|While this appears to be great news for med-mar patients in New Mexico I find the last line of this story quite troubling, "Incoming governor Susana Martinez has said she'll seek to repeal the medical marijuana law."|
State OKs higher plant limits, stiffer producer fees for medical marijuana
The New Mexican
Posted: Friday, December 17, 2010 - 12/18/10
The state Department of Health announced several changes to its medical cannabis regulations Friday, one of which will create a permanent revenue stream to allow the program to pay for itself.
Another change adds to the supply of legally grown marijuana by increasing the number of plants licensed producers
can grow from 95 to 150.
The regulations take effect Dec. 30.
Under the new fees, producers who have been licensed for less than a year will pay $5,000 annually; those in business for more than a year will pay $10,000; and producers in business for three years or longer will be charged an annual fee of $20,000.
The application fee for nonprofits seeking a license to legally produce the plant for medical purposes will also increase from $100 to $1,000.
Deborah Busemeyer, health department spokeswoman, said the fees are based on what the program requires to become self-sufficient — about $700,000 per year — and also on estimates from producers that by the third year in business, a nonprofit should be grossing about $400,000 a year.
"We think it's a minimal cost to producers," Busemeyer said, adding that the $400,000 estimate was based on producers who were only able to grow 95 plants per year.
will also increase the number of licensed producers to 25.
Other changes to the regulations will allow nonprofit producers to get plants, seeds and useable cannabis from other producers — making it easier for them to start, and stay, in business.
Busemeyer said some of the new regulations are responses to feedback the department received during two public hearings.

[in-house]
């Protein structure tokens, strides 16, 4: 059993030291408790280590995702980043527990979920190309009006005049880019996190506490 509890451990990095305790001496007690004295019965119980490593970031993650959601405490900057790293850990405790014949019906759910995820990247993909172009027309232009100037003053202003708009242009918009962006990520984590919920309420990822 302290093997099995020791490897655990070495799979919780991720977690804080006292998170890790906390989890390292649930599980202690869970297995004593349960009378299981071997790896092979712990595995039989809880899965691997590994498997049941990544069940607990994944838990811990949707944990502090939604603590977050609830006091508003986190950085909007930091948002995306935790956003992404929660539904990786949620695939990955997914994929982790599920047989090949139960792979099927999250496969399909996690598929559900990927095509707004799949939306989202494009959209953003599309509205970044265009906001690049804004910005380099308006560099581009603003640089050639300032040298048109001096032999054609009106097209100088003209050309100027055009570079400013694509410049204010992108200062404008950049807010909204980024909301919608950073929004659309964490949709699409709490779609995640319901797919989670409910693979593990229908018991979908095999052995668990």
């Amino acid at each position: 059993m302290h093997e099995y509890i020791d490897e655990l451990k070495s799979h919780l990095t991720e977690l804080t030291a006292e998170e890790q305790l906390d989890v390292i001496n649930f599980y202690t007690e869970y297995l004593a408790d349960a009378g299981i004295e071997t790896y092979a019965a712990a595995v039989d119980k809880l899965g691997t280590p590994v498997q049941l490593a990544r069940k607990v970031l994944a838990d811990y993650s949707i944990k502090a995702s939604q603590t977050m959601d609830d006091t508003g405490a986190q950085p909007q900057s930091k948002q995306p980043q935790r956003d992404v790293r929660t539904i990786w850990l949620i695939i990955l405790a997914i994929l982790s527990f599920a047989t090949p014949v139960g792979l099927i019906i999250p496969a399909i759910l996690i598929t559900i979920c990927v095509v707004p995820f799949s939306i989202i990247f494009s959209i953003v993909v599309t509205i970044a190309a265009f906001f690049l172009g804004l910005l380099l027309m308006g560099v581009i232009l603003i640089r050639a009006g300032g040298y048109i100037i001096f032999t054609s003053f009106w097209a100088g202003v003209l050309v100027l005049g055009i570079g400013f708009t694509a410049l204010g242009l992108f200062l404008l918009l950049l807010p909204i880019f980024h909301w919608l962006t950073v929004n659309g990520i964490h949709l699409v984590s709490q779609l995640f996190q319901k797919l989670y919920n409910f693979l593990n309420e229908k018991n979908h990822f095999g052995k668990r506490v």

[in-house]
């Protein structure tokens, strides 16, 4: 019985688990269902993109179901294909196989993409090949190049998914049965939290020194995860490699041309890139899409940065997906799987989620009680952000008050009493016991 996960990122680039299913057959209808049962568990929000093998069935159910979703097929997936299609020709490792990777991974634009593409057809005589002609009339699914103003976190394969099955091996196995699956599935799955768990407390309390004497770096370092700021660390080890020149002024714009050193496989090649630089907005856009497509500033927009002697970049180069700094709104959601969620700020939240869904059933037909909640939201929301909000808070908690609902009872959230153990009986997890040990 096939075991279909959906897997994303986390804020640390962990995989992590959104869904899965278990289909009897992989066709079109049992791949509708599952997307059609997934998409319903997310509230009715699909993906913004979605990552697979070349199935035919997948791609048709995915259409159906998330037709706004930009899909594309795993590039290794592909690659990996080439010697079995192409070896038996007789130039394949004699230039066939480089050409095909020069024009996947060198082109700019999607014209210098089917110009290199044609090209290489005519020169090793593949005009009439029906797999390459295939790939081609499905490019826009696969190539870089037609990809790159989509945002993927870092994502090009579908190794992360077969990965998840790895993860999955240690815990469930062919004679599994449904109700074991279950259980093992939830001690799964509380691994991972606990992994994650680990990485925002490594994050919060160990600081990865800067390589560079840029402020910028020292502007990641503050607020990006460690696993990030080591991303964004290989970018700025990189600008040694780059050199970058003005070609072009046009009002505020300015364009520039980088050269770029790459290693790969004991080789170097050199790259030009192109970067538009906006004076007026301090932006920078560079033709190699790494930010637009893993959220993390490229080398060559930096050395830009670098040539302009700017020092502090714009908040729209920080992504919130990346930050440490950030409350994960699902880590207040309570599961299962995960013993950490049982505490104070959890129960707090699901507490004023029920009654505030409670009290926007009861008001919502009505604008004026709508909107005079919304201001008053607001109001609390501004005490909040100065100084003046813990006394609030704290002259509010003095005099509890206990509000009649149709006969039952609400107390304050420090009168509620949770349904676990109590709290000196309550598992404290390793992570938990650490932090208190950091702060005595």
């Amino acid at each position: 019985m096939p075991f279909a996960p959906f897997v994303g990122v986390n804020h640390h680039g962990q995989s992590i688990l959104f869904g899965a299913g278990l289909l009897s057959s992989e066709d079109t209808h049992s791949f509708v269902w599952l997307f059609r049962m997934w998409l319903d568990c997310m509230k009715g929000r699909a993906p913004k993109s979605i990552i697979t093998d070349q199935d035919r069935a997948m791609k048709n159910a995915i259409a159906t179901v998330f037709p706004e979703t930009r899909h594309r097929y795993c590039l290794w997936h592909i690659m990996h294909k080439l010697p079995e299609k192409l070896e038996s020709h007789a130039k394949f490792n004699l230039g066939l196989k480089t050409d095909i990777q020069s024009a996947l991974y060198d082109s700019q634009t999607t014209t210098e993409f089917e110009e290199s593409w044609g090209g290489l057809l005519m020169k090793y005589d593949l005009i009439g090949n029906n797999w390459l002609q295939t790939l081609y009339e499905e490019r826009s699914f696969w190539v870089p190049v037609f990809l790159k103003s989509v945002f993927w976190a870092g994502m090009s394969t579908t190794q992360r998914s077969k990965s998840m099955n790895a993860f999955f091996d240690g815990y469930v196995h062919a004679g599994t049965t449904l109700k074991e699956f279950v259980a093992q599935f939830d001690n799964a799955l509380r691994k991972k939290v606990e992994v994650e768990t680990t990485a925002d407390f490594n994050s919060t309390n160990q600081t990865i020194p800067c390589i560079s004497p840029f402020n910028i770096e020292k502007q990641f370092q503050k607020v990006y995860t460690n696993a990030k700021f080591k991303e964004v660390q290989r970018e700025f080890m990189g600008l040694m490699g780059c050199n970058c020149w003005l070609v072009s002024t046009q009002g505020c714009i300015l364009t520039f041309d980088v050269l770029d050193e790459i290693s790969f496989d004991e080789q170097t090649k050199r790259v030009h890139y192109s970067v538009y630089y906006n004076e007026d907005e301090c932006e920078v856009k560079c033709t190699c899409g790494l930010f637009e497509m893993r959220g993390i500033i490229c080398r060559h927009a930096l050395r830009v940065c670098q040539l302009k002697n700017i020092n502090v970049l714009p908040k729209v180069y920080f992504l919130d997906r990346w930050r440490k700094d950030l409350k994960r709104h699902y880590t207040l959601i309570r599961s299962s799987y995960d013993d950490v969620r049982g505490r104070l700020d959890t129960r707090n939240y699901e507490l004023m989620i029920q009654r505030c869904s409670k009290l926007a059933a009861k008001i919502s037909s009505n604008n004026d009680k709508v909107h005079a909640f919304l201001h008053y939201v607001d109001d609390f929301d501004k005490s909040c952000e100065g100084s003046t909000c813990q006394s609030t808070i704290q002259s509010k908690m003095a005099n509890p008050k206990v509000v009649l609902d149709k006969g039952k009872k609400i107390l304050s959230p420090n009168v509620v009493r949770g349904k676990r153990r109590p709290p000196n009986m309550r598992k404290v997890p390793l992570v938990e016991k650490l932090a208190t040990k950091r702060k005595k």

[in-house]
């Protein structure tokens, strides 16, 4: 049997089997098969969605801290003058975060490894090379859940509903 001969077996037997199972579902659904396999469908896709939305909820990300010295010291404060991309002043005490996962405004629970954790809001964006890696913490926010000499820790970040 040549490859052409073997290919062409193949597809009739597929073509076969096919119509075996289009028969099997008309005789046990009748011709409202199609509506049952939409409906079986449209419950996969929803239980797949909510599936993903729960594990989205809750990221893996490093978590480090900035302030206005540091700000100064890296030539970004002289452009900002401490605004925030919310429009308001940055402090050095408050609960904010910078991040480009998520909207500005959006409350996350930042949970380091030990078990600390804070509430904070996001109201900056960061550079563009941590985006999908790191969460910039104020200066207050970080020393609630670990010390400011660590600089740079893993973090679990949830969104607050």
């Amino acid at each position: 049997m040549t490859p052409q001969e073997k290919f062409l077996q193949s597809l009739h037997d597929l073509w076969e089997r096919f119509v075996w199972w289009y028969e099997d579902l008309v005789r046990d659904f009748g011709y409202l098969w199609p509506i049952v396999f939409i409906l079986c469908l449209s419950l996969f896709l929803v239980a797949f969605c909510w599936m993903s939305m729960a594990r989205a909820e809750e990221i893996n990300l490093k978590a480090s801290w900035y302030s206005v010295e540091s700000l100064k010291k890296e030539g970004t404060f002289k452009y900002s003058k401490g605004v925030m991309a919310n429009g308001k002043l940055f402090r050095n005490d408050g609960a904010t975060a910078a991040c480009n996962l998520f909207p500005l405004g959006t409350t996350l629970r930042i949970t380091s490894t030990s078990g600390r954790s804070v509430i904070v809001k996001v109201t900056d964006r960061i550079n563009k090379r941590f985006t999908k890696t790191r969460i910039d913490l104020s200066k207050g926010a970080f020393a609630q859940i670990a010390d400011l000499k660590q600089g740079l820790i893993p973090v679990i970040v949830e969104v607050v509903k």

She added that another new rule will allow the department to collect and test samples of cannabis.
Busemeyer said there are about 3,000 patients enrolled in the medical marijuana program, and that number continues to increase. About 1,400 of those people are licensed to grow their own medicine; still, Busemeyer and Health Secretary Alfredo Vigil both said the state continues to hear reports from patients and providers that production is not meeting demand.
Vigil said Friday he feels the new rules were needed to ensure a more comfortable balance between
supply and demand.
After the new rules are implemented, Vigil said he expects to see the growth of the program stabilize.
"Under the current legislation, I think we've accomplished what we set out to accomplish," Vigil said.
"But," he added, "the public can expect policy surrounding the use of marijuana to continue to evolve."
As state programs continue to grow, the federal government's policy that prohibits medical marijuana should be evaluated, he added.
"Given the number of states who now have programs, you would think that the federal policymakers will have to make adjustments. There are also issues around research. We badly need scientific research to understand what it is good for and what it is not. So, there is a lot of evolution going to be happening and that's what people should expect," Vigil said
To qualify for New Mexico's medical marijuana program, patients must have a physician certify that they
have one of 16 qualifying conditions. Vigil rejected a proposal to list depression as a condition, going against an advisory board's recommendation.
Incoming governor Susana Martinez has said she'll seek to repeal the medical marijuana law.
Contact Phaedra Haywood at 986-3068 or phaywood@....
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